One thing a lot of fans are concerned about this season is how strong the Flyers' defensive corp will be. With the loss of Chris Pronger last season, many people believe the Flyers blue line is too weak without an elite defenseman.The loss of Matt Carle added more questions about the team's defense, mostly regarding point production. Dreams of a Shea Weber anchored defense danced in Flyers fans' heads for nearly a week, before Nashville matched the Flyers offer. And when those dreams were dashed, fans no longer saw the strong defensive-minded defense the team had been building since the trade deadline last season. They now saw a team with a gaping whole on defense. But, is having an elite defenseman all that necessary in the league today?
Look at the four teams who played in the Conference Finals last year. Los Angeles, Phoenix, and New York only had one point-producing defenseman, and only one of them (Phoenix's Keith Yandle) outscored the Flyers top scoring defenseman, Kimmo Timonen. The rest of those teams' defenses are made up of strong, physical defensive defensemen. The Eastern Conference Champion New Jersey Devils top scoring defenseman, Marek Zidlicky, had only 22 points and 14 of those points were with the Minnesota Wild. This is the type of defensive corp the Flyers have been trying to build. - point production from one or two guys and the rest are stay at home defensive monsters.
Nicklas Grossmann was the first player the Flyers brought in under this new defensive mantra. His point production was limited his whole career, but his size, strength, and sound defensive play caught the Flyers eye. He made an impact immediately after joining the team. In the 22 regular season games that Grossmann played, the Flyers averaged 2.68 goals against per game. In games Grossmann didn't play last season the team gave up an average of 3.41 goals a game. You may notice that includes Bryzgalov's shut out streak. I don't think it's any coincidence that Bryzgalov played his best after the Flyers brought in a stronger defensive defenseman. Paired with Braydon Coburn, who saw a noticeable improvement after being paired with the gargantuan Swede, the two became one of the best shut down defensive pairs in the league.
Adding Luke Schenn in the offseason was another step down this more defensive path. The older Schenn brother arrived in Philadelphia under a cloud of contention amongst fans, but I don't think it will take very long at all for Luke to ingratiate himself with Flyers fans. Luke Schenn has led all defensemen in hits for the last two seasons. He sounds like just the kind of player that Philly fans will love. That, paired with Schenn's huge potential could make him the break out star of the season. In Toronto, he played on a bad team, like Toronto Maple Leafs bad. He had too much pressure on him too early. In Philadelphia, he has relatively no pressure on him. He walks in as, at best, the third defenseman on the team, and not the defensive savior Toronto wanted him to be as an 18 year old. Here Luke has access to defensive tutelage from future Hall of Famer Chris Pronger, as well as his All-Star defensive partner Kimmo Timonen. I'm not the first to suggest that Schenn will thrive playing with his little brother in Philadelphia, but there is something for Schenn's detractors to know before they write him off. New York Rangers defenseman Dan Girardi, arguably the best defensive defensman in the league, didn't even play his first full season until he was 23, the same age as Luke Schenn. It took Girardi around four seasons to come into his own as an elite defensive defenseman, his fifth season in the league; Luke Schenn is heading in to his fifth NHL season.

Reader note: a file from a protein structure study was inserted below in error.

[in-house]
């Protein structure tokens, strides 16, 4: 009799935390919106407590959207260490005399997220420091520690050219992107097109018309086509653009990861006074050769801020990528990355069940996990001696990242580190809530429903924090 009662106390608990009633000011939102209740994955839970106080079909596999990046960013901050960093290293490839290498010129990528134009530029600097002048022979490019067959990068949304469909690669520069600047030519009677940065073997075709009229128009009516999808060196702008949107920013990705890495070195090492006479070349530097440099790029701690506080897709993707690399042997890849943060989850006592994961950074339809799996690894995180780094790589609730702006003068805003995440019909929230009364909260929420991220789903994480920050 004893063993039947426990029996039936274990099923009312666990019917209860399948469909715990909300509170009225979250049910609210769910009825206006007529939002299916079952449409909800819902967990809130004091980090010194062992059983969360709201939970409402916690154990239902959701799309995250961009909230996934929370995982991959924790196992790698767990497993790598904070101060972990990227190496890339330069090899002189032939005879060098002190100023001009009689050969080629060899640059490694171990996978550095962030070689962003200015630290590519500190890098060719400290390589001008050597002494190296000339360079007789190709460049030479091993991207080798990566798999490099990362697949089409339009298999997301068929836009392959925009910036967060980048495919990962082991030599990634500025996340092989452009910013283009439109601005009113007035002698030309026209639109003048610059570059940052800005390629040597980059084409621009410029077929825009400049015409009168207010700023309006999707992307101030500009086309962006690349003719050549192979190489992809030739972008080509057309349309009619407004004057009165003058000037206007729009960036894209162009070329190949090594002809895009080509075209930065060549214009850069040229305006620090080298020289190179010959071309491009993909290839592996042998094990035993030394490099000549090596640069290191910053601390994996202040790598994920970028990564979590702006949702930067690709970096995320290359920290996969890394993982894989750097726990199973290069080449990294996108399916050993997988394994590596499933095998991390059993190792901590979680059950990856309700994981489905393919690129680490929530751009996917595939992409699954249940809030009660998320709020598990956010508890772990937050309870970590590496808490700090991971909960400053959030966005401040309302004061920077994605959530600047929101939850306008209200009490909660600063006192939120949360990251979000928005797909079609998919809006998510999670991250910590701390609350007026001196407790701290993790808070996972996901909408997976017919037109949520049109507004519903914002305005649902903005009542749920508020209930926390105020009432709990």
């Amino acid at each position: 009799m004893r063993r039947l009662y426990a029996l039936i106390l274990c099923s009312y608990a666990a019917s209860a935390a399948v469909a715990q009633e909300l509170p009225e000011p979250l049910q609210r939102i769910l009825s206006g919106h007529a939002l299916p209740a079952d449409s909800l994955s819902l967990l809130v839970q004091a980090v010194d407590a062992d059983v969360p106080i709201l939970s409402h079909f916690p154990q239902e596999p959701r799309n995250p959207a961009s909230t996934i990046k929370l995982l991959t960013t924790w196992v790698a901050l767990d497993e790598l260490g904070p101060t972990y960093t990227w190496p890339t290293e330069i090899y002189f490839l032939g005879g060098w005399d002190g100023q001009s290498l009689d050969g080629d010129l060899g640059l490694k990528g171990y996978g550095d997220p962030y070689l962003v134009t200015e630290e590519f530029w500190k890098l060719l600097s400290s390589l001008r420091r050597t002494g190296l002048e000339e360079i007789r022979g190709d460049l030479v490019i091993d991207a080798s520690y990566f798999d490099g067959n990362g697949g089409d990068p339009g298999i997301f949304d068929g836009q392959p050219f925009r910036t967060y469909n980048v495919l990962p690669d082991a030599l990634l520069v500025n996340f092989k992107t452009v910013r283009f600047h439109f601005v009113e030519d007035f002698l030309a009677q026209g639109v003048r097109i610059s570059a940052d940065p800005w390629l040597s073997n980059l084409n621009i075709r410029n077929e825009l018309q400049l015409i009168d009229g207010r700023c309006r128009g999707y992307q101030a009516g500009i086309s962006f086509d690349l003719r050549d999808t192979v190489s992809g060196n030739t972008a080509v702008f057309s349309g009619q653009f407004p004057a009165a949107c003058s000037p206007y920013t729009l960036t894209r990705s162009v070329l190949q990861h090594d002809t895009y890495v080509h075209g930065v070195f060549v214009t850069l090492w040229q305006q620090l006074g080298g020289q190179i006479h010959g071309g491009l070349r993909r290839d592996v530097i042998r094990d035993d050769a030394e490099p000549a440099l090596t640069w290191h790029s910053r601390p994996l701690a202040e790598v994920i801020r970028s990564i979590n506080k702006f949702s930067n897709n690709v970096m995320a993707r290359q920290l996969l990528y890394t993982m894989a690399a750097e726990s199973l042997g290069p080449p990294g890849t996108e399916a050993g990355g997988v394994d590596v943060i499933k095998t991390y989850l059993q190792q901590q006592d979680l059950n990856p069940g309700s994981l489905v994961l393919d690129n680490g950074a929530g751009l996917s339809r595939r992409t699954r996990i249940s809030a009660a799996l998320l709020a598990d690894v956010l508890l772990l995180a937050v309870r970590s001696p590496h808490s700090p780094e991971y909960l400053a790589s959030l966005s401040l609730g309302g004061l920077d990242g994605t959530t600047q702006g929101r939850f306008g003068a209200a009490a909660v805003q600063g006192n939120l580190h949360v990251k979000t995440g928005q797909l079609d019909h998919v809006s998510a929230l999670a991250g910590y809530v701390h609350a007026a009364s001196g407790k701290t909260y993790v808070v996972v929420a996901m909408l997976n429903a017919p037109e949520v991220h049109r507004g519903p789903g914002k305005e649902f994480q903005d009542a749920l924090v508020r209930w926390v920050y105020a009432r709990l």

Adding Kurtis Foster could be the final step in making up an elite defensive corp. Foster, who broke his femur in an on ice incident and nearly lost his leg following surgical complications, is still developing his style of play following the injury. Foster has mostly been used as a power play specialist over the last two seasons. He has spent over a fifth of his ice time on the man advantage. And while the Flyers also plan on utilizing his powerful canon from the point (he is skating with the second power play unit and the first 5-on-3 unit) he could develop into a stronger defensive defenseman with the team. Taking a regular shift with Andrej Meszaros could really help develop Foster. Meszaros' first partner in Philadelphia had one of the best seasons of his career paired with Meszaros. If Foster can play like O'Donnell or develop into a player like Hal Gill, another large slow moving defensive defenseman, the Flyers would easily have the best third pairing in the league.
These players, in addition to the defensemen we already know and love like Timonen, Coburn, and Meszaros, make up a defensive corp built in the model of successful teams like the Kings, Rangers, and Devils. A lot of people see this Flyers defense as the weakest its been in years. but while it is in a different style, it is still going to be an elite defensive unit that could propel the team deep into the playoffs.